NGT’s order to ban 10-years old diesel vehicles in Delhi is working, but still not enough
To counter alarming rise in vehicular pollution in Delhi, National Green Tribunal had rebuked the government for their failure to plan and implement any measures against it. NGT had ordered that no diesel vehicle over 10 year old shall ply on roads. It has started showing its effects.
The sales of diesel cars have touched five-year low.
The sales are down by 33% percent. In 2012-13, diesel vehicles constituted 47% of total passenger vehicles. So, this is good news for Delhi that people are now compelled to prefer petrol vehicles.
Not just the ban, but narrowing gap between diesel and petrol prices is also made it almost the same deal to buy a petrol car. Moreover, the lifespan of diesel vehicles is now limited to only 10-years after NGT’s orders. It has gone long way to discourage diesel customers.
According to a report in the Economic Times:
Customers no longer find diesel attractive. Earlier, saving made by customer due to cheaper diesel justified the investment of buying a pricier car. But deregulation of diesel price has reduced the price gap between petrol and diesel. For example, at the peak of ‘dieselisation’ for a popular model like Maruti Swift, petrol: diesel sales ratio was as skewed as 30:70, which now has come down to 50:50.
That means now sales of diesel and patrol vehicles are equal.
Due to sharp decline in the demand of diesel vehicles car makers like Maruti Suzuki has already scrapped its second diesel engine plant in Gurgaon. It also closed sourcing powertrains from Fiat, Italian carmaker.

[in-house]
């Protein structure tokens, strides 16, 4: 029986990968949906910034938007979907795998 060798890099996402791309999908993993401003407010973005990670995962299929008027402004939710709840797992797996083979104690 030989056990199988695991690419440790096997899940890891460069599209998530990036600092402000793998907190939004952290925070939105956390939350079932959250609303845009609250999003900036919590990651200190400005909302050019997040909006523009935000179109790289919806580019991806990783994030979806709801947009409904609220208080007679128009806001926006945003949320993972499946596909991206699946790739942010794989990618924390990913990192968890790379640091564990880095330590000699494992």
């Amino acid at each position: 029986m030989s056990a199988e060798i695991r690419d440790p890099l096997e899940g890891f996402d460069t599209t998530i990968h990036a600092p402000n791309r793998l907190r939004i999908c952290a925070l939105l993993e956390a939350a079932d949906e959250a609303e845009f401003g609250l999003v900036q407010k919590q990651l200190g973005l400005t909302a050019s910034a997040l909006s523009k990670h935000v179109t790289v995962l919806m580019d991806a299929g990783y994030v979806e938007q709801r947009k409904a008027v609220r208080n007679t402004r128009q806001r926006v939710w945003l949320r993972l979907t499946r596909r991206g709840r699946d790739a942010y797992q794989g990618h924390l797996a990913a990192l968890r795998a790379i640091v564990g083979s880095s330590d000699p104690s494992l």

Other car makers like Hyundai, Volkswagen, Nissan, Honda and General Motors have also boosted their petrol vehicle production.
In an interview to Huffington Post, Vivek Chattopadhyay, Senior Campaign Program Manager, Centre for Science and Environment, said:
We need to shift to a fixed emission standard, so that polluting diesel vehicles are fitted with particulate filters to bring them within norms.
He also added:
The pricing of diesel is still distorted because of a tax structure that favours diesel truck owners and agriculture. Farmers using diesel for cheap are a big vote bank and politicians have been wary of letting the price rise to the real market level.
What had happened to Beijing was terrible. A thick layer of smog had covered it and the government had to declare emergency measures to counter the emission rate. China took stringent measures and is successfully heading towards reduction in air pollutants. However, India has not learned from it.
That’s why India’s capital Delhi was ranked as number one in the list of most polluted cities in the world. Delhi replaced China. With 180 million vehicles on road, dependence on coal for electricity and other industrial and domestic resources trapped Delhi in its present condition.
The NGT had to order a ban on diesel vehicles with a lifespan over 10-years. The diesel vehicles were specifically targeted as fine particulate emitted from diesel exhaust were declared most hazardous to health by WHO in 2012. In India, air pollution is the six biggest killers and a higher percent of people suffer from respiratory diseases, cancer, skin diseases, and pose high risk to children and elders.
More stringent orders were passed by the NGT in case of Rohtang-Pass case in Himachal Pradesh. After a rise in melting rate of glaciers in Rohtang-Pass, NGT not only banned plying of old diesel vehicles, but also restricted the number of vehicles allowed to visit Rohtang to 1000 ( 400 diesel and 600 petrol). A heavy cess was also imposed on vehicles seeking pass to Rohtang.
Same fate is waiting for other Indian cities because Indian people and government are unaware of actual catastrophe that awaits the world. Not just environmental degradation, but health risks would go beyond manageable limits. In an country like India, it’ll lead to rise in health budget to counter health hazards due to degrading quality of breathable air.